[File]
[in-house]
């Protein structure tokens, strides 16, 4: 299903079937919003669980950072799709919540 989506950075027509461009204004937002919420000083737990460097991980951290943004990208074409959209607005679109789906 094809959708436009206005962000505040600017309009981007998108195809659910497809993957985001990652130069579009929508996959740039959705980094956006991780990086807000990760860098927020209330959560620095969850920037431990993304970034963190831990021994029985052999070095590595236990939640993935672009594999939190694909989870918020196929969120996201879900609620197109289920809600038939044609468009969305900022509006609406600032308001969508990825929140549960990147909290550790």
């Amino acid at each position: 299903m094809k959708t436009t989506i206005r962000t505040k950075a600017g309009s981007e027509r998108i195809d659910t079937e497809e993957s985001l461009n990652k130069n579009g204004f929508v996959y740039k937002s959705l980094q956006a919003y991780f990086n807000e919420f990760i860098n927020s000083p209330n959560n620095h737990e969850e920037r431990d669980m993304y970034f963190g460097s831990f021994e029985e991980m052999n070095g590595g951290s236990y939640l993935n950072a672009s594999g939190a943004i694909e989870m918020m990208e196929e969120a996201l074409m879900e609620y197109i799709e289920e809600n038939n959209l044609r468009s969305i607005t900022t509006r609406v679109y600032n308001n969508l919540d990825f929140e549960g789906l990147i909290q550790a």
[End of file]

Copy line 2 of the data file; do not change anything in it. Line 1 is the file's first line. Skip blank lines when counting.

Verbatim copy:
């Protein structure tokens, strides 16, 4: 299903079937919003669980950072799709919540 989506950075027509461009204004937002919420000083737990460097991980951290943004990208074409959209607005679109789906 094809959708436009206005962000505040600017309009981007998108195809659910497809993957985001990652130069579009929508996959740039959705980094956006991780990086807000990760860098927020209330959560620095969850920037431990993304970034963190831990021994029985052999070095590595236990939640993935672009594999939190694909989870918020196929969120996201879900609620197109289920809600038939044609468009969305900022509006609406600032308001969508990825929140549960990147909290550790």